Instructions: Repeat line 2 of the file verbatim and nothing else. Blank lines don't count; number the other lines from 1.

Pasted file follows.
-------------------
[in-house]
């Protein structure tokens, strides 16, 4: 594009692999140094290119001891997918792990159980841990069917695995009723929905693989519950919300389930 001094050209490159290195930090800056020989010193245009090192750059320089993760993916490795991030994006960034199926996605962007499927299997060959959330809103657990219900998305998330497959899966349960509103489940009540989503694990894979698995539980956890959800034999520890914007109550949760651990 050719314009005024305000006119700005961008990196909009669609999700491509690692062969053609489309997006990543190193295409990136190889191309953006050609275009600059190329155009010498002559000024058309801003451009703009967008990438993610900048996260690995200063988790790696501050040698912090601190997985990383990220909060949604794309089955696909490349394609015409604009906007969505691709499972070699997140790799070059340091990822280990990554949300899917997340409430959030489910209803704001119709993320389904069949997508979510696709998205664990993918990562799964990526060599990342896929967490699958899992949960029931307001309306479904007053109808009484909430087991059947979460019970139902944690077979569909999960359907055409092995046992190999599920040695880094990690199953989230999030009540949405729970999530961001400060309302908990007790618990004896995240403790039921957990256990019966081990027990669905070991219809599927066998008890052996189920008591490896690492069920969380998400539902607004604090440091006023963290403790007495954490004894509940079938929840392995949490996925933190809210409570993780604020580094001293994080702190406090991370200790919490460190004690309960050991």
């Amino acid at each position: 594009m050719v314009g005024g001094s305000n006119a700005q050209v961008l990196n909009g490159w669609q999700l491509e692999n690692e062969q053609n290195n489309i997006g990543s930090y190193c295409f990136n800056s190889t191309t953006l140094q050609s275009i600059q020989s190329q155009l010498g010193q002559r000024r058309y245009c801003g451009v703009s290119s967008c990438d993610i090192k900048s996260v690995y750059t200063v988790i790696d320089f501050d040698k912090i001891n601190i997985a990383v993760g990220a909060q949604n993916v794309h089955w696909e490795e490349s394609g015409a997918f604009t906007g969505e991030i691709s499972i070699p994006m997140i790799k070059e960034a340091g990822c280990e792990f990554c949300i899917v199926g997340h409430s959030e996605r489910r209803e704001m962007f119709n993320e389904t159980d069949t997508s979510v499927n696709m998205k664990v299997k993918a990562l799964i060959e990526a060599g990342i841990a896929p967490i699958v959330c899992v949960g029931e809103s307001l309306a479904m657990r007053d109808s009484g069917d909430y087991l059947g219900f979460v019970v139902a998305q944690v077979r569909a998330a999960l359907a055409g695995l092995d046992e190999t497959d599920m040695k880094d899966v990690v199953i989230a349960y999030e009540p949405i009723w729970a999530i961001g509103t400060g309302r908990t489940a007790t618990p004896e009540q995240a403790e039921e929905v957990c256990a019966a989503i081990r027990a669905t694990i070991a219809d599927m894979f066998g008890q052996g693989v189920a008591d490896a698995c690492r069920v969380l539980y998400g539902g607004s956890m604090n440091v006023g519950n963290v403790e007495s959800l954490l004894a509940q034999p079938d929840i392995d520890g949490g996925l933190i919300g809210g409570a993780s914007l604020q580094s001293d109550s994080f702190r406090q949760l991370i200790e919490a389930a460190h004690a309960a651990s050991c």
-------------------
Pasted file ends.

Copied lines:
């Protein structure tokens, strides 16, 4: 594009692999140094290119001891997918792990159980841990069917695995009723929905693989519950919300389930 001094050209490159290195930090800056020989010193245009090192750059320089993760993916490795991030994006960034199926996605962007499927299997060959959330809103657990219900998305998330497959899966349960509103489940009540989503694990894979698995539980956890959800034999520890914007109550949760651990 050719314009005024305000006119700005961008990196909009669609999700491509690692062969053609489309997006990543190193295409990136190889191309953006050609275009600059190329155009010498002559000024058309801003451009703009967008990438993610900048996260690995200063988790790696501050040698912090601190997985990383990220909060949604794309089955696909490349394609015409604009906007969505691709499972070699997140790799070059340091990822280990990554949300899917997340409430959030489910209803704001119709993320389904069949997508979510696709998205664990993918990562799964990526060599990342896929967490699958899992949960029931307001309306479904007053109808009484909430087991059947979460019970139902944690077979569909999960359907055409092995046992190999599920040695880094990690199953989230999030009540949405729970999530961001400060309302908990007790618990004896995240403790039921957990256990019966081990027990669905070991219809599927066998008890052996189920008591490896690492069920969380998400539902607004604090440091006023963290403790007495954490004894509940079938929840392995949490996925933190809210409570993780604020580094001293994080702190406090991370200790919490460190004690309960050991």